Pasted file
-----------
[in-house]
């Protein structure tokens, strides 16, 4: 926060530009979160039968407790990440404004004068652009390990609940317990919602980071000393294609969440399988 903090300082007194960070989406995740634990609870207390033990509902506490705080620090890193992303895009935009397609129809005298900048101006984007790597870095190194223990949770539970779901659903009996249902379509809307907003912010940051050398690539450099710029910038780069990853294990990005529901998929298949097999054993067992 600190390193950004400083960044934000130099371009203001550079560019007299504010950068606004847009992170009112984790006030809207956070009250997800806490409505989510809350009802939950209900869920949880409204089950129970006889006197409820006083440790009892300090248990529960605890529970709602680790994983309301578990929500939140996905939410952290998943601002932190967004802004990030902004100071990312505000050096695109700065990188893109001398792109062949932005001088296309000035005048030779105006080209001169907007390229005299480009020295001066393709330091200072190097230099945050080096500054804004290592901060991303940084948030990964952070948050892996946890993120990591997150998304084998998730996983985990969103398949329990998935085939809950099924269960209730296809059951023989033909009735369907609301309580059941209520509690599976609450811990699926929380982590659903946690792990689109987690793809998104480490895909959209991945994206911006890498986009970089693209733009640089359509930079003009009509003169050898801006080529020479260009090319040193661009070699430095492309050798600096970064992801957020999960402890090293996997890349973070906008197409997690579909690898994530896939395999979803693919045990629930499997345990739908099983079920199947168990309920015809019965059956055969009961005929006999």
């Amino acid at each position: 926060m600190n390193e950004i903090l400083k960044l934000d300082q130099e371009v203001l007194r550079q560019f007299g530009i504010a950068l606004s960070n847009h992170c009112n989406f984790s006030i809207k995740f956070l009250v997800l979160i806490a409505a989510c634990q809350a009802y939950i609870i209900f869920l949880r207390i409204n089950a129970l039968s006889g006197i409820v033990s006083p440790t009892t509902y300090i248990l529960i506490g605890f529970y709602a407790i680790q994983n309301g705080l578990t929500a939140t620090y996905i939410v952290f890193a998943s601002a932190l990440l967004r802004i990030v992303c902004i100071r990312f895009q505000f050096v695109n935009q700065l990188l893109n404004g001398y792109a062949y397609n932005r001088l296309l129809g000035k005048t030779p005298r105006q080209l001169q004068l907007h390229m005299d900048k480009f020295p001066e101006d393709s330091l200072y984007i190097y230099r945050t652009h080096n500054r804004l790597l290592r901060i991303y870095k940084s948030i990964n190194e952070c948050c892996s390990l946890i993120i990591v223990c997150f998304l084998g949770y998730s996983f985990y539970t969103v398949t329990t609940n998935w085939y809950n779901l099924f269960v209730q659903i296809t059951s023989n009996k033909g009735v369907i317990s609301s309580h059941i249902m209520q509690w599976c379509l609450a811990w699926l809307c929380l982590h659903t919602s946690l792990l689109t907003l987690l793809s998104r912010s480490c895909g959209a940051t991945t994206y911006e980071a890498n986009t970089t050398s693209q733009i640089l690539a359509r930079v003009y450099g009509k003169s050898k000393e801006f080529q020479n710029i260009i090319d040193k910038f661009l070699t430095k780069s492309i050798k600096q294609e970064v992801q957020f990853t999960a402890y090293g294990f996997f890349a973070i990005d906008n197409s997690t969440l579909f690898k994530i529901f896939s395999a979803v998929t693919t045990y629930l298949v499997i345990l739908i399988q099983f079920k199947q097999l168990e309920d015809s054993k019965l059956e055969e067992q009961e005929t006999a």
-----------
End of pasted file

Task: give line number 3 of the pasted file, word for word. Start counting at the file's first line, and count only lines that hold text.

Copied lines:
């Amino acid at each position: 926060m600190n390193e950004i903090l400083k960044l934000d300082q130099e371009v203001l007194r550079q560019f007299g530009i504010a950068l606004s960070n847009h992170c009112n989406f984790s006030i809207k995740f956070l009250v997800l979160i806490a409505a989510c634990q809350a009802y939950i609870i209900f869920l949880r207390i409204n089950a129970l039968s006889g006197i409820v033990s006083p440790t009892t509902y300090i248990l529960i506490g605890f529970y709602a407790i680790q994983n309301g705080l578990t929500a939140t620090y996905i939410v952290f890193a998943s601002a932190l990440l967004r802004i990030v992303c902004i100071r990312f895009q505000f050096v695109n935009q700065l990188l893109n404004g001398y792109a062949y397609n932005r001088l296309l129809g000035k005048t030779p005298r105006q080209l001169q004068l907007h390229m005299d900048k480009f020295p001066e101006d393709s330091l200072y984007i190097y230099r945050t652009h080096n500054r804004l790597l290592r901060i991303y870095k940084s948030i990964n190194e952070c948050c892996s390990l946890i993120i990591v223990c997150f998304l084998g949770y998730s996983f985990y539970t969103v398949t329990t609940n998935w085939y809950n779901l099924f269960v209730q659903i296809t059951s023989n009996k033909g009735v369907i317990s609301s309580h059941i249902m209520q509690w599976c379509l609450a811990w699926l809307c929380l982590h659903t919602s946690l792990l689109t907003l987690l793809s998104r912010s480490c895909g959209a940051t991945t994206y911006e980071a890498n986009t970089t050398s693209q733009i640089l690539a359509r930079v003009y450099g009509k003169s050898k000393e801006f080529q020479n710029i260009i090319d040193k910038f661009l070699t430095k780069s492309i050798k600096q294609e970064v992801q957020f990853t999960a402890y090293g294990f996997f890349a973070i990005d906008n197409s997690t969440l579909f690898k994530i529901f896939s395999a979803v998929t693919t045990y629930l298949v499997i345990l739908i399988q099983f079920k199947q097999l168990e309920d015809s054993k019965l059956e055969e067992q009961e005929t006999a």